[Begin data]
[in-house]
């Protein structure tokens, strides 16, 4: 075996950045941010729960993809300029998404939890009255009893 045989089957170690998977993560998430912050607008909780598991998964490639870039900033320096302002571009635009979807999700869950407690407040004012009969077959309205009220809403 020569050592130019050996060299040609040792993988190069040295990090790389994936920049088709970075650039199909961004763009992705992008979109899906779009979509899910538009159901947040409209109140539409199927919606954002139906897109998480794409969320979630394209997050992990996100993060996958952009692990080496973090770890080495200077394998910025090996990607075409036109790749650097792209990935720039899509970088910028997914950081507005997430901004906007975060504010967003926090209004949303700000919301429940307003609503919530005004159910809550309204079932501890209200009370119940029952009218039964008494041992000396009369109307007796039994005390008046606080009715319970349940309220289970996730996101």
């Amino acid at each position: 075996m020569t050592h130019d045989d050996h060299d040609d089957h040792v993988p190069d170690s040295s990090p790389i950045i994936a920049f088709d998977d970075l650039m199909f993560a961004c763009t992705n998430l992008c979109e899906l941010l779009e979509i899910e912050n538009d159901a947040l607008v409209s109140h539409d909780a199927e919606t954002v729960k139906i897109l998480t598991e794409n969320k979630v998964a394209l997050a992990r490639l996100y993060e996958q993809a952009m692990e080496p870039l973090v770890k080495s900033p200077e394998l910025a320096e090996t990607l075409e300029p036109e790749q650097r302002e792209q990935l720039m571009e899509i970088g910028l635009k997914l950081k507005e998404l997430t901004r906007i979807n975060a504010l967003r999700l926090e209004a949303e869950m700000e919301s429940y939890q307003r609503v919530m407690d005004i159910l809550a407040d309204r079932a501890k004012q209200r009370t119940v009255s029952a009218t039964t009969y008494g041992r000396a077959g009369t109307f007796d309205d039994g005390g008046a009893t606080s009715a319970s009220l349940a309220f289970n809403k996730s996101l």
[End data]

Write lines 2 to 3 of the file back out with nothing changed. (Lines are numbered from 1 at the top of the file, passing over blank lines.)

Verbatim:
């Protein structure tokens, strides 16, 4: 075996950045941010729960993809300029998404939890009255009893 045989089957170690998977993560998430912050607008909780598991998964490639870039900033320096302002571009635009979807999700869950407690407040004012009969077959309205009220809403 020569050592130019050996060299040609040792993988190069040295990090790389994936920049088709970075650039199909961004763009992705992008979109899906779009979509899910538009159901947040409209109140539409199927919606954002139906897109998480794409969320979630394209997050992990996100993060996958952009692990080496973090770890080495200077394998910025090996990607075409036109790749650097792209990935720039899509970088910028997914950081507005997430901004906007975060504010967003926090209004949303700000919301429940307003609503919530005004159910809550309204079932501890209200009370119940029952009218039964008494041992000396009369109307007796039994005390008046606080009715319970349940309220289970996730996101």
């Amino acid at each position: 075996m020569t050592h130019d045989d050996h060299d040609d089957h040792v993988p190069d170690s040295s990090p790389i950045i994936a920049f088709d998977d970075l650039m199909f993560a961004c763009t992705n998430l992008c979109e899906l941010l779009e979509i899910e912050n538009d159901a947040l607008v409209s109140h539409d909780a199927e919606t954002v729960k139906i897109l998480t598991e794409n969320k979630v998964a394209l997050a992990r490639l996100y993060e996958q993809a952009m692990e080496p870039l973090v770890k080495s900033p200077e394998l910025a320096e090996t990607l075409e300029p036109e790749q650097r302002e792209q990935l720039m571009e899509i970088g910028l635009k997914l950081k507005e998404l997430t901004r906007i979807n975060a504010l967003r999700l926090e209004a949303e869950m700000e919301s429940y939890q307003r609503v919530m407690d005004i159910l809550a407040d309204r079932a501890k004012q209200r009370t119940v009255s029952a009218t039964t009969y008494g041992r000396a077959g009369t109307f007796d309205d039994g005390g008046a009893t606080s009715a319970s009220l349940a309220f289970n809403k996730s996101l």